March/April 2017 – Vol. 29 No. 6

Science Teacher Does Big Things

Posted: Monday, November 1st, 2010

by Valerie Joyner
Introducing S.T.R.A.W. —Students and Teachers Restoring a Watershed
It all started with one student asking a simple question, “How can we save an endangered species”?  Who would know that this question would lead to a powerful project-based watershed project that has restored over 20 miles of creeks banks, planted over 25,000 native plants, and served more than 25,000 students?  The STRAW (Students and Teachers Restoring a Watershed) Project began in 1992 when the students in Ms. Laurette Rogers’ fourth grade class saw a video on endangered species.STRAW - girls working

The video naturally led to a discussion on what her students could do and how she could empower them to become good stewards of the land.  Ms. Rogers knew immediately that her students needed to do something big!

The class looked for an endangered species they could adopt and investigate. It wasn’t to be a warm cuddly mammal, but the small California Freshwater Shrimp, a native endangered invertebrate living in the Stemple Creek Watershed area of Sonoma and Marin counties.  The students found that the numbers of this tiny species were rapidly declining in their local watershed.  In some areas of the creek there were only 100 shrimp left, so how to save the shrimp was the bigger question Rogers and her students began to explore.

The class worked together on a plan to repair their local watershed.  Their investigations and research showed them a lack of protective shelter and higher water temperatures were impacting the survival of the shrimp.  The students decided to plant native trees and other plants along Stemple Creek.

To save their endangered species the students knew they needed to improve the shrimp’s natural habitat, but the plan came with a challenge.  With 90 percent of the watershed land owned by local ranchers and farmers, the creek beds they wanted to restore might not be accessible. New community  partnerships had to be developed with the ranchers and farmers, so the students would be able to work on the privately owned land. Initially, the ranchers were skeptical of student ideas, but soon came to realize that their land would benefit.

Finally, the long awaited watershed restoration day arrived.  The students armed themselves with shovels, hoes, gloves, and native plants.  They learned how to plant willow branches and willow wattles (woven willow branches).  They spent their day outdoors planting and wondering what impact their studies and work would have on their adopted shrimp.  Five months later when they returned to the creek they found the willows budding, soon to make shade and prevent erosion along the banks and encourage the shrimp and other riparian species to multiply.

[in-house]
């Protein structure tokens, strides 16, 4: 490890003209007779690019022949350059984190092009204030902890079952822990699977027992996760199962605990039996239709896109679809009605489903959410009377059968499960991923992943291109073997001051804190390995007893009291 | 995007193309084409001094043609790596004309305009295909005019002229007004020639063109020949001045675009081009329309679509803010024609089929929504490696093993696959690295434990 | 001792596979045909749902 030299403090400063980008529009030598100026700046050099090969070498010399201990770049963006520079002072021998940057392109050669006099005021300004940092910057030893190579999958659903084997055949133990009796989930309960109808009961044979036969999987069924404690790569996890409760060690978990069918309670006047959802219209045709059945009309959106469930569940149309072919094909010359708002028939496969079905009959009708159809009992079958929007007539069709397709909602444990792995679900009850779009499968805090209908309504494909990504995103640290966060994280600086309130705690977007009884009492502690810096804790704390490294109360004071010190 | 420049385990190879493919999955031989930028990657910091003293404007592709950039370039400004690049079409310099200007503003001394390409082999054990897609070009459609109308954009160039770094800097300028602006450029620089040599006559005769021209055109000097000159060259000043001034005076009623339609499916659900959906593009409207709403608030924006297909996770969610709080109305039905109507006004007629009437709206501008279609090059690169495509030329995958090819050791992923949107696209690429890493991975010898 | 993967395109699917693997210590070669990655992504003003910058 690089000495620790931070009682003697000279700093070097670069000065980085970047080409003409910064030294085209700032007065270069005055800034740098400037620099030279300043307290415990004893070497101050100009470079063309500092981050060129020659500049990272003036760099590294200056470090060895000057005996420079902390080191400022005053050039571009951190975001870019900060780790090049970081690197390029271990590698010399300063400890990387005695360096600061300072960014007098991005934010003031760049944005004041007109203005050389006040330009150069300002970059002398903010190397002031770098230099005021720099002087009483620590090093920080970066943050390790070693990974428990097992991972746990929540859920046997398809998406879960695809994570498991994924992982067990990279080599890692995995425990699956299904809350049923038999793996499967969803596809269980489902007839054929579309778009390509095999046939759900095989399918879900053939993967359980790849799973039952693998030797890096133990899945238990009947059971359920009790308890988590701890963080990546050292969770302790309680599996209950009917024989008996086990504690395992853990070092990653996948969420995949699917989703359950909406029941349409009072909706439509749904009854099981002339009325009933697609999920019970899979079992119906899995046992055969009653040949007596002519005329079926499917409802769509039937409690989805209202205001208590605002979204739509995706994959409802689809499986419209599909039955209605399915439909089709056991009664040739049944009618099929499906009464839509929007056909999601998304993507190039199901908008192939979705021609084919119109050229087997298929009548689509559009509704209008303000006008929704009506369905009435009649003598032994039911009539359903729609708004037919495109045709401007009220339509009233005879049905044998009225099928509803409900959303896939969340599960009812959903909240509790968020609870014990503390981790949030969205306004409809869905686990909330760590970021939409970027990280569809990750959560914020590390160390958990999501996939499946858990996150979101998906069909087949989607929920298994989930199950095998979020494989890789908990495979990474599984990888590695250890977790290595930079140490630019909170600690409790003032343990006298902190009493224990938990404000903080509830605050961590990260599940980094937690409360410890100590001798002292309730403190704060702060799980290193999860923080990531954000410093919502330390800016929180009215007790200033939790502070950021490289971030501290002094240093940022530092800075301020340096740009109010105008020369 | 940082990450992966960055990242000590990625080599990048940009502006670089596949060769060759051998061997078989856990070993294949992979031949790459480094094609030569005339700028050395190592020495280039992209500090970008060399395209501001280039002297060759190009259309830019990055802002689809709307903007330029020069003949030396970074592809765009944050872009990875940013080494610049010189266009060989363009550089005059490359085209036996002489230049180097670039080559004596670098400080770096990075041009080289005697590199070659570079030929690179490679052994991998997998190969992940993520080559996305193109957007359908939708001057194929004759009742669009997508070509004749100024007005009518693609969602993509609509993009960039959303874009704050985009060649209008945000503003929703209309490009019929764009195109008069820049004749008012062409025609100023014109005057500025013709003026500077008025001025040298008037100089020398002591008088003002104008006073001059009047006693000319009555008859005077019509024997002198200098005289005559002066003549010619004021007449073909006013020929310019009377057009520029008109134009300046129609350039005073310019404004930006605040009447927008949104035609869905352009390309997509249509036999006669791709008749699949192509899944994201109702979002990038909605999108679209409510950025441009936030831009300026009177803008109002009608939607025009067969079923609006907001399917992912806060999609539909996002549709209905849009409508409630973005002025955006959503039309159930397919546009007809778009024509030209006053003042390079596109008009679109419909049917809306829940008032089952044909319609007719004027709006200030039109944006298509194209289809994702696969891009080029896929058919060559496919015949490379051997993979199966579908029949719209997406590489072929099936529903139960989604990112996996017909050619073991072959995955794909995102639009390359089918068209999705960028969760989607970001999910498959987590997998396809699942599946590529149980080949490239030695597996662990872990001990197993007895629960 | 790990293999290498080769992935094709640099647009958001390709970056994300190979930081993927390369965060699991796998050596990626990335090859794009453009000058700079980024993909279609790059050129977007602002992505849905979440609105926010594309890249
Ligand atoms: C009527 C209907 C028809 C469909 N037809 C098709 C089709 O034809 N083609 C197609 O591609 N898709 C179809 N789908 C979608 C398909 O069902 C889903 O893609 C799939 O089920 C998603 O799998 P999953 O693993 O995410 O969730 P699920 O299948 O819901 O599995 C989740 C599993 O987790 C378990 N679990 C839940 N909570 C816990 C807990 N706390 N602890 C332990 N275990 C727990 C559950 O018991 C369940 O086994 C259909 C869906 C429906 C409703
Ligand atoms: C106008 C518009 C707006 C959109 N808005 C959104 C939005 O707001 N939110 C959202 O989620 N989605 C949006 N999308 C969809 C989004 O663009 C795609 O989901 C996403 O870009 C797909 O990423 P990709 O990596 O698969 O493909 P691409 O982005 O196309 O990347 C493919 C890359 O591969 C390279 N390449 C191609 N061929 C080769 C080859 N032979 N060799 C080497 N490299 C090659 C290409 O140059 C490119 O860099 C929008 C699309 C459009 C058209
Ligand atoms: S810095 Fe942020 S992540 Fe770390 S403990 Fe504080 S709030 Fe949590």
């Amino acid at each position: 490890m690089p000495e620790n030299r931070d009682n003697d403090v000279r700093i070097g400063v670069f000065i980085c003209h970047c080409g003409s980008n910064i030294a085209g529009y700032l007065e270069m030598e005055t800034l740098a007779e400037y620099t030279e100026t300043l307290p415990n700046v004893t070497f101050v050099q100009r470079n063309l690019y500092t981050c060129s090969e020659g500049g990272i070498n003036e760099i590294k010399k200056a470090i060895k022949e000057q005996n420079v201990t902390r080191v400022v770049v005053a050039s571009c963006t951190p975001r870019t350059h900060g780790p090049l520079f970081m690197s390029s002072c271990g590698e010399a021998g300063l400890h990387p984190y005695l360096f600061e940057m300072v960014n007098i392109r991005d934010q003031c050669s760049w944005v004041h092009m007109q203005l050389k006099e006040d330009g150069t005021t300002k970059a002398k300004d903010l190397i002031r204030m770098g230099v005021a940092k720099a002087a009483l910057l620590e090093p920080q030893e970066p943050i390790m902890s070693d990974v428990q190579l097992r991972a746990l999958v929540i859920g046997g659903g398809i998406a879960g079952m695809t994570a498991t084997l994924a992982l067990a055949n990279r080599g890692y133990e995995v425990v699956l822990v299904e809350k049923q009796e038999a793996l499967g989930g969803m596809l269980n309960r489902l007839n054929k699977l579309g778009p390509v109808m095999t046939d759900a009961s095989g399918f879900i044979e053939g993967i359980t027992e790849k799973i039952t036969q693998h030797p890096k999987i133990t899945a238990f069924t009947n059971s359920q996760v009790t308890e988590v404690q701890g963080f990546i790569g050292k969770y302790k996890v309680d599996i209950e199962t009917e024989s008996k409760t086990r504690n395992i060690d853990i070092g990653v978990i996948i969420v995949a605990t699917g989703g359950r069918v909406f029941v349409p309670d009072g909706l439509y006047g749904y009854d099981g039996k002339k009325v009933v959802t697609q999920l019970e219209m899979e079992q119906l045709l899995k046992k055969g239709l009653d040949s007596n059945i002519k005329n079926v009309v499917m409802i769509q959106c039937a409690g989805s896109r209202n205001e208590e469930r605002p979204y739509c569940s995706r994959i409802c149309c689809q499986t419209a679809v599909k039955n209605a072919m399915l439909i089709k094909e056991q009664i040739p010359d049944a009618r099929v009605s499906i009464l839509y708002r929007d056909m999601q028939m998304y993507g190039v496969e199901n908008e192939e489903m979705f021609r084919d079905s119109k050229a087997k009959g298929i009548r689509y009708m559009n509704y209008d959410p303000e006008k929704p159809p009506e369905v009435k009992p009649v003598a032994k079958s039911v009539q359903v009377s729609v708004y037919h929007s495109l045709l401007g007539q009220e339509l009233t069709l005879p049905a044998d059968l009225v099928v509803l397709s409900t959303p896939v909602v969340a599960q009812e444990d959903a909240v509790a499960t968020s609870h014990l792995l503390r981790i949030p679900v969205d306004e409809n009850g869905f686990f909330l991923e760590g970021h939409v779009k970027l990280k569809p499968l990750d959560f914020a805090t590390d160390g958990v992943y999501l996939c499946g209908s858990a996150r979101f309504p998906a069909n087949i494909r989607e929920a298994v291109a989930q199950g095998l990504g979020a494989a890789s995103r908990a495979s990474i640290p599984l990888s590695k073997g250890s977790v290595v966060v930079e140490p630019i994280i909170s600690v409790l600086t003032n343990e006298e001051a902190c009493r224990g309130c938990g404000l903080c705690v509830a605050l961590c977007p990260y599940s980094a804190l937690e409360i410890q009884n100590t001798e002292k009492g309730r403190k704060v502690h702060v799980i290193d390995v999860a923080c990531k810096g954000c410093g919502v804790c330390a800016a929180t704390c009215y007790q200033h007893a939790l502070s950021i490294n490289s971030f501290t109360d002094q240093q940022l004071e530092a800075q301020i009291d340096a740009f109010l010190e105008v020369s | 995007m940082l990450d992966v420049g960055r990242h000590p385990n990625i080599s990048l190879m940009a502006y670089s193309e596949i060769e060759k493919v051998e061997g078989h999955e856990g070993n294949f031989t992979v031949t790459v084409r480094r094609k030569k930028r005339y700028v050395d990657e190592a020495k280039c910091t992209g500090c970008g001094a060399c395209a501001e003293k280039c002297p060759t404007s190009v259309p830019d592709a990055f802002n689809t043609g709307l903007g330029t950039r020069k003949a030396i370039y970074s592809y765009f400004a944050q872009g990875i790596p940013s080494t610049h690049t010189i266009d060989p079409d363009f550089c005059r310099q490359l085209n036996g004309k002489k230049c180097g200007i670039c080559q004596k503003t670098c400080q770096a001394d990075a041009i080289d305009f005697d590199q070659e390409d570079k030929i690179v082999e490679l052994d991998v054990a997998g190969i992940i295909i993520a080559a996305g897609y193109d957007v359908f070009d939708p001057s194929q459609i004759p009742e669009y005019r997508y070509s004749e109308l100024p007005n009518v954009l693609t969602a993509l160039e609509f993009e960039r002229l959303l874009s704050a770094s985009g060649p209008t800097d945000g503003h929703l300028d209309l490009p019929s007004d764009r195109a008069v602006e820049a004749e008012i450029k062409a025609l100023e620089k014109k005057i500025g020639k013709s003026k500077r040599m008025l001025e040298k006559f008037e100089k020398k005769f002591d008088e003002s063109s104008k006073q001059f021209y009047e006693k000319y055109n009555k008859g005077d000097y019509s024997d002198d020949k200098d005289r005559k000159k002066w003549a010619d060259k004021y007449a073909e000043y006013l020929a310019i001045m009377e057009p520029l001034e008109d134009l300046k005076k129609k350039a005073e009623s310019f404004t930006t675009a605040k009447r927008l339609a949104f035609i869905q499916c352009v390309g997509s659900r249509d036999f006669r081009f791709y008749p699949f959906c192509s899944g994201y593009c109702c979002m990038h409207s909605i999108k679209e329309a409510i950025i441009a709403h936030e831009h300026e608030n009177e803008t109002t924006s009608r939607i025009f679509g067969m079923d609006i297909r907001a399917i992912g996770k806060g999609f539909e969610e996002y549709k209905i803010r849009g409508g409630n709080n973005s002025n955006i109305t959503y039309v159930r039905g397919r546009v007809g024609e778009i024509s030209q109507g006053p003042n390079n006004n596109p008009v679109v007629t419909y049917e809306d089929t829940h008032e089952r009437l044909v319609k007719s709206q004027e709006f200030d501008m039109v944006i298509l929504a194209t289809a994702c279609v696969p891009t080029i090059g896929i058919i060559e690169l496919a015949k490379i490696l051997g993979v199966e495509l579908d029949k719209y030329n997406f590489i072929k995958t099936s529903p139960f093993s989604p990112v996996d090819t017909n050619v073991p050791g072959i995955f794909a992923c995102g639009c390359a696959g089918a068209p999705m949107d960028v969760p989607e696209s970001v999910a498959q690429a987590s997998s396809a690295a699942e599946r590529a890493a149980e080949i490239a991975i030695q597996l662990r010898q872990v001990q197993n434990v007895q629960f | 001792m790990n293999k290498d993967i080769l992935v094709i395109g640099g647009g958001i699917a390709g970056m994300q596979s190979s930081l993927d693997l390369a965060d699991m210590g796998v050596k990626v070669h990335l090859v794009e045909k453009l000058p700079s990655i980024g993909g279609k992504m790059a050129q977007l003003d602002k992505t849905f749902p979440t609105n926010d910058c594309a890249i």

This was just the beginning of STRAW, a successful project-based environmental education project that arose from one student’s question.  Today STRAW operates as an educational program of The Bay Institute, and it bring students, teachers, scientists, and community members together to restore local watersheds in Sonoma, Napa, Solano, and Marin Counties.  To date there have been over 275 watershed projects.  STRAW continues to grow each year with new projects and partnerships.

STRAW Summer Institute

Every summer the Bay Institute STRAW Project provides its network teachers with a free three day Summer Institute.  The institute helps teachers restore their passion for teaching by presenting learning as it would be presented to students.  There’s an essential emphasis on fitting required curriculum standards into project-based learning and connecting the smaller current picture to the wider future vision.  The course is designed to provide STRAW teachers with opportunities to experience firsthand watershed-based centers for students, expert speakers, field trips, and networking opportunities.  This past summer STRAW teachers gathered on a boat on the San Francisco Bay to look for invertebrates and later learn more about it at the Aquarium of the Bay.

The Bay Institute’s STRAW Project Website (http://www.bay.org/watershed-education/about-straw) showcases previous projects, and shares the goals and history of the project, as well as resources, partners, and opportunities. Another great way to get acquainted with STRAW is through the short video Taking Root: Students and Teachers Restoring a Watershed (http://m.youtube.com/#/watch?v=ylLAOUOkG8s).

The STRAW experience is so inspiring, a 35 minute documentary called A Simple Question: The Story of the STRAW Project (http://www.asimplequestion.org/) has won five awards, most recently the ‘Spirit of Activism Award’ at the Wild and Scenic Environmental Film Festival in January of 2010.

Valerie Joyner is a second grade teacher in Petaluma and is CSTA’s region 1 director.

Written by California Science Teachers Association

California Science Teachers Association

CSTA represents science educators statewide—in every science discipline at every grade level, Kindergarten through University.

One Response

  1. What an outstanding and meaningful program…
    bringing the children to the mud and the shrimp…

    If now, only the whole world will pick-up a shovel
    and begin to restore, and to HEAL good ‘ol Mother
    Earth.

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